About Me

Find out more about me here.

18 June 2011

The Economy, Race, and Denomination: Diversity for Liquidity's Sake

The New York Times did a couple pieces recently on denominations that have been historically hostile to blacks but that are now embracing them. The first focused on the Latter-day Saints (LDS; a.k.a. the Mormons), the second on the Southern Baptist Convention (SBC). The former refused to allow blacks in leadership roles and discouraged proselytization to blacks in general while the latter split from Northern Baptists over slavery and opposed the Civil Rights Movement. While both denominations have been making strides toward tolerance over the last few decades, I'm wondering, why the increased attention now? It seems to be mostly about numbers. The SBC is in trouble, taking big losses, and is quite open about its outreach to minorities being about growth, not social goodwill per se. The LDS has had lots of growth, though. Is it about PR? Perhaps, but I think there is more going on with both denominations that is less obvious. Historically, smaller denominations tended to merge as a way to lower costs and to inflate membership roles. The LDS and SBC are too big and ideologically rigid for merger with other denominations to be an option so membership is the only way for them to increase numbers. This drive was likely exacerbated by the economic downturn. More often than not, social progress is driven by economics rather than by idealism. Think about the Montgomery Bus Boycott. Economics, not beneficence.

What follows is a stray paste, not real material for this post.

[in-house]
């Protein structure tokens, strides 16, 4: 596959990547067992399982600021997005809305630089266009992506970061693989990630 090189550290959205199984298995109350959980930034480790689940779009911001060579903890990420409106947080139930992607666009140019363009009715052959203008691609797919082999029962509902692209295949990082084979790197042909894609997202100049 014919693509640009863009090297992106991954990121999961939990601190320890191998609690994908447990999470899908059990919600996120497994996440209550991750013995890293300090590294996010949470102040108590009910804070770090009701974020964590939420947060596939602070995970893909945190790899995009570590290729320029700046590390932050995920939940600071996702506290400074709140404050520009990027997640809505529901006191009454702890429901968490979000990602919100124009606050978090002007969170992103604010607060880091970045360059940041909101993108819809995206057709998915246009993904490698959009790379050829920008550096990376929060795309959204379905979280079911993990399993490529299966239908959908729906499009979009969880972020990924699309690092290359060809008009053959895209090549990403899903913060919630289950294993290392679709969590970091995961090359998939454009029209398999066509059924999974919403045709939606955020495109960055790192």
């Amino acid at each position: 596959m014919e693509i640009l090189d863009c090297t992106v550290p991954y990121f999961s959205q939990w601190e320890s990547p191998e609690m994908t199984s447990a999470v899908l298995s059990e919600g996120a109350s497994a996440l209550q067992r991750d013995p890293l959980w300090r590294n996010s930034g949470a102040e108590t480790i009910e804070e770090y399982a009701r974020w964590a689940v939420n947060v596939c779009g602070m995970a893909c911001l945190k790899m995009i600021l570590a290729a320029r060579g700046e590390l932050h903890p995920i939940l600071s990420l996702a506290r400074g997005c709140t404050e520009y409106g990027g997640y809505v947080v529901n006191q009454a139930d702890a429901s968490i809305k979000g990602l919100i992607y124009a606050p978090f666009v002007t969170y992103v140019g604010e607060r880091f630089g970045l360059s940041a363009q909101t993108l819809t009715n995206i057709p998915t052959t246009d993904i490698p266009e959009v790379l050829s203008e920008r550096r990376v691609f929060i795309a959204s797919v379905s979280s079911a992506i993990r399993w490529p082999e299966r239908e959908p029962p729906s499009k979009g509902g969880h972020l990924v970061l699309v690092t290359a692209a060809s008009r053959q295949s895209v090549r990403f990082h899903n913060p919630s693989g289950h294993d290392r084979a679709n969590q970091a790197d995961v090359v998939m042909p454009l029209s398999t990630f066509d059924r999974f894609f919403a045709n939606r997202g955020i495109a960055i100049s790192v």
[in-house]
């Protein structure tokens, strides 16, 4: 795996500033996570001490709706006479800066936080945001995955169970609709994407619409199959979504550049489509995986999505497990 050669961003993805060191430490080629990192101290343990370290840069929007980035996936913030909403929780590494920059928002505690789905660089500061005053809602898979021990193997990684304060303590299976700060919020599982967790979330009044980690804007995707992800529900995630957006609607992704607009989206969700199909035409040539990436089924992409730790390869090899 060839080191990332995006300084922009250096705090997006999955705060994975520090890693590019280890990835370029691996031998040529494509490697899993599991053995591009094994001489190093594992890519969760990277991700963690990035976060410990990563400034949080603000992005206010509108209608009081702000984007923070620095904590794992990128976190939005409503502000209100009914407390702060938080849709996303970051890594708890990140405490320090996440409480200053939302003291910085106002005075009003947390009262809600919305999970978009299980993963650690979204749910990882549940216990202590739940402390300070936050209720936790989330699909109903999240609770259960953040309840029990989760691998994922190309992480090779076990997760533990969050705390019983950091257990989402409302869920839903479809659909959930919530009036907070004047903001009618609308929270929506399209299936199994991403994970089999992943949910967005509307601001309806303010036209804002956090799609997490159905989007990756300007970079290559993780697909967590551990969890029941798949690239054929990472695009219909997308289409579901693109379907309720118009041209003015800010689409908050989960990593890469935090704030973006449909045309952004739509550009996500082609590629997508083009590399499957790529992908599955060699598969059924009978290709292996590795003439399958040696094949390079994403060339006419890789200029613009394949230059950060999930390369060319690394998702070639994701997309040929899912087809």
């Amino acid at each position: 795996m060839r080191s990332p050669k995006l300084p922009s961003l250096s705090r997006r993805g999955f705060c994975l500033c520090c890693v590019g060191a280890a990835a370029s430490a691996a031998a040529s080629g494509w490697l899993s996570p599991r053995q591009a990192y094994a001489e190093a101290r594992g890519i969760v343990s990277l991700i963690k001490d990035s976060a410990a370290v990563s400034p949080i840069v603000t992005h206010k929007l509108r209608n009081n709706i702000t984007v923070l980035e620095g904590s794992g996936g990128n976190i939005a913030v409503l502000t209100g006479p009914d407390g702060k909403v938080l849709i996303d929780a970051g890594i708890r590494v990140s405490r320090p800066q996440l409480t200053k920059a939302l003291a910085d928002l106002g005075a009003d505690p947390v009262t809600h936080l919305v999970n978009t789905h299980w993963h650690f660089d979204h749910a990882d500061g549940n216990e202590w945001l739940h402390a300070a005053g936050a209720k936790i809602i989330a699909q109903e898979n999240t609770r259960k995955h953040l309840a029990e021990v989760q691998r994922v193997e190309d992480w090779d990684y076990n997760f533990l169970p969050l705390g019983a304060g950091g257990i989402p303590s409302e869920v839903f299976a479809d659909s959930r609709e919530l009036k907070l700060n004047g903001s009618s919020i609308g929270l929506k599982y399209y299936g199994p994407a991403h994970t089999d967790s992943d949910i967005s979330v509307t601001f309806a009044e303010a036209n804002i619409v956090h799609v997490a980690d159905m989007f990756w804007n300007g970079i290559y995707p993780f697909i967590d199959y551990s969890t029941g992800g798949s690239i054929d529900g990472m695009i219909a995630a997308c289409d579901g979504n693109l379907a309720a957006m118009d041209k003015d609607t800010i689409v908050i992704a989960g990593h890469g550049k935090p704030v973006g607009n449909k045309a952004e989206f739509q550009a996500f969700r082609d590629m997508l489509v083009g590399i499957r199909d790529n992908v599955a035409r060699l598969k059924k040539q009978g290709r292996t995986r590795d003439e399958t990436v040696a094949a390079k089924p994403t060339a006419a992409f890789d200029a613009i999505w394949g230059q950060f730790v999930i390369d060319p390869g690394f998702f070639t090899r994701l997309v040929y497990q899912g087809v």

No comments:

Post a Comment